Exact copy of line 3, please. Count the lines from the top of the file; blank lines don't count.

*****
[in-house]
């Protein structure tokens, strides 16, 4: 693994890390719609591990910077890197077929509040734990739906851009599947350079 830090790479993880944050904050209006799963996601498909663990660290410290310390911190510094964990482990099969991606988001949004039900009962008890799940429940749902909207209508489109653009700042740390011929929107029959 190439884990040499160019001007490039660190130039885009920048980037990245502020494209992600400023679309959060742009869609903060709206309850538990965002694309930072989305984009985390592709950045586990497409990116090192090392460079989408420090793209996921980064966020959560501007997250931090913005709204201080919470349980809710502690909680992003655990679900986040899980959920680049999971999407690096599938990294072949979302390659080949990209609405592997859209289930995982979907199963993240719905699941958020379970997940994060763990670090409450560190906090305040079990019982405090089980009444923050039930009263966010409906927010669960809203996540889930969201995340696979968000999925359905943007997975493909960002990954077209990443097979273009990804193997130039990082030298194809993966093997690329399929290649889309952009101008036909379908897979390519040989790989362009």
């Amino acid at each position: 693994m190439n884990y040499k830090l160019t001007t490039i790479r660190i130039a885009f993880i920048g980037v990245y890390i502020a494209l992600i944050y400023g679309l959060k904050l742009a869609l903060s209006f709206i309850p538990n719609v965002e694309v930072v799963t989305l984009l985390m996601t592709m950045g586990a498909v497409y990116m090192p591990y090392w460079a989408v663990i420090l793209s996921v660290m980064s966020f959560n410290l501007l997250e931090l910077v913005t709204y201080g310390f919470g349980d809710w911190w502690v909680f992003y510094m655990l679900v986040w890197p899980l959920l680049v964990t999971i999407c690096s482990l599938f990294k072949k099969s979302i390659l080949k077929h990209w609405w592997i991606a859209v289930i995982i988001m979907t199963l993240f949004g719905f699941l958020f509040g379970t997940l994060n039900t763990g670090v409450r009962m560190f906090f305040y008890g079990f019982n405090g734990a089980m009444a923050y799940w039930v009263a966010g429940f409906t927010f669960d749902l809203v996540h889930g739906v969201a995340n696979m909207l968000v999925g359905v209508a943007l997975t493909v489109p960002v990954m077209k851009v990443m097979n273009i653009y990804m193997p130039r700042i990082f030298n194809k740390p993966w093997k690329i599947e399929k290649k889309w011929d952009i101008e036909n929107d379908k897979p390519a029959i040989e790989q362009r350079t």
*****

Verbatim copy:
């Amino acid at each position: 693994m190439n884990y040499k830090l160019t001007t490039i790479r660190i130039a885009f993880i920048g980037v990245y890390i502020a494209l992600i944050y400023g679309l959060k904050l742009a869609l903060s209006f709206i309850p538990n719609v965002e694309v930072v799963t989305l984009l985390m996601t592709m950045g586990a498909v497409y990116m090192p591990y090392w460079a989408v663990i420090l793209s996921v660290m980064s966020f959560n410290l501007l997250e931090l910077v913005t709204y201080g310390f919470g349980d809710w911190w502690v909680f992003y510094m655990l679900v986040w890197p899980l959920l680049v964990t999971i999407c690096s482990l599938f990294k072949k099969s979302i390659l080949k077929h990209w609405w592997i991606a859209v289930i995982i988001m979907t199963l993240f949004g719905f699941l958020f509040g379970t997940l994060n039900t763990g670090v409450r009962m560190f906090f305040y008890g079990f019982n405090g734990a089980m009444a923050y799940w039930v009263a966010g429940f409906t927010f669960d749902l809203v996540h889930g739906v969201a995340n696979m909207l968000v999925g359905v209508a943007l997975t493909v489109p960002v990954m077209k851009v990443m097979n273009i653009y990804m193997p130039r700042i990082f030298n194809k740390p993966w093997k690329i599947e399929k290649k889309w011929d952009i101008e036909n929107d379908k897979p390519a029959i040989e790989q362009r350079t």